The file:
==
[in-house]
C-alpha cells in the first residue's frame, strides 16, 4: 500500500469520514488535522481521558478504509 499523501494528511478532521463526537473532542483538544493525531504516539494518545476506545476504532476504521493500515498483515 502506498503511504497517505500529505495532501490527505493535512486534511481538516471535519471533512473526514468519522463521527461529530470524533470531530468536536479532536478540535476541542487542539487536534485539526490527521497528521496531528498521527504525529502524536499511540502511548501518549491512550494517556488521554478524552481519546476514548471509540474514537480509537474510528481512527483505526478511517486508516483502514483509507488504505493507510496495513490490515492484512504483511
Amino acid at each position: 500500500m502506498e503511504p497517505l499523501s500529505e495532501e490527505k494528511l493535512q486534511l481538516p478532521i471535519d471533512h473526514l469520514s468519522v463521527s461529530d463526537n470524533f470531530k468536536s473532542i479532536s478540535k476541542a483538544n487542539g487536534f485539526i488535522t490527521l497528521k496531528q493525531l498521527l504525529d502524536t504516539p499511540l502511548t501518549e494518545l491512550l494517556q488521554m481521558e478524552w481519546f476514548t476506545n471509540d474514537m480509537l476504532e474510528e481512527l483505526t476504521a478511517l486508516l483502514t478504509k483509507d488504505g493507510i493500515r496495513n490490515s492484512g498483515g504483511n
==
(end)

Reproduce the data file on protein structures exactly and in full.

[in-house]
C-alpha cells in the first residue's frame, strides 16, 4: 500500500469520514488535522481521558478504509 499523501494528511478532521463526537473532542483538544493525531504516539494518545476506545476504532476504521493500515498483515 502506498503511504497517505500529505495532501490527505493535512486534511481538516471535519471533512473526514468519522463521527461529530470524533470531530468536536479532536478540535476541542487542539487536534485539526490527521497528521496531528498521527504525529502524536499511540502511548501518549491512550494517556488521554478524552481519546476514548471509540474514537480509537474510528481512527483505526478511517486508516483502514483509507488504505493507510496495513490490515492484512504483511
Amino acid at each position: 500500500m502506498e503511504p497517505l499523501s500529505e495532501e490527505k494528511l493535512q486534511l481538516p478532521i471535519d471533512h473526514l469520514s468519522v463521527s461529530d463526537n470524533f470531530k468536536s473532542i479532536s478540535k476541542a483538544n487542539g487536534f485539526i488535522t490527521l497528521k496531528q493525531l498521527l504525529d502524536t504516539p499511540l502511548t501518549e494518545l491512550l494517556q488521554m481521558e478524552w481519546f476514548t476506545n471509540d474514537m480509537l476504532e474510528e481512527l483505526t476504521a478511517l486508516l483502514t478504509k483509507d488504505g493507510i493500515r496495513n490490515s492484512g498483515g504483511n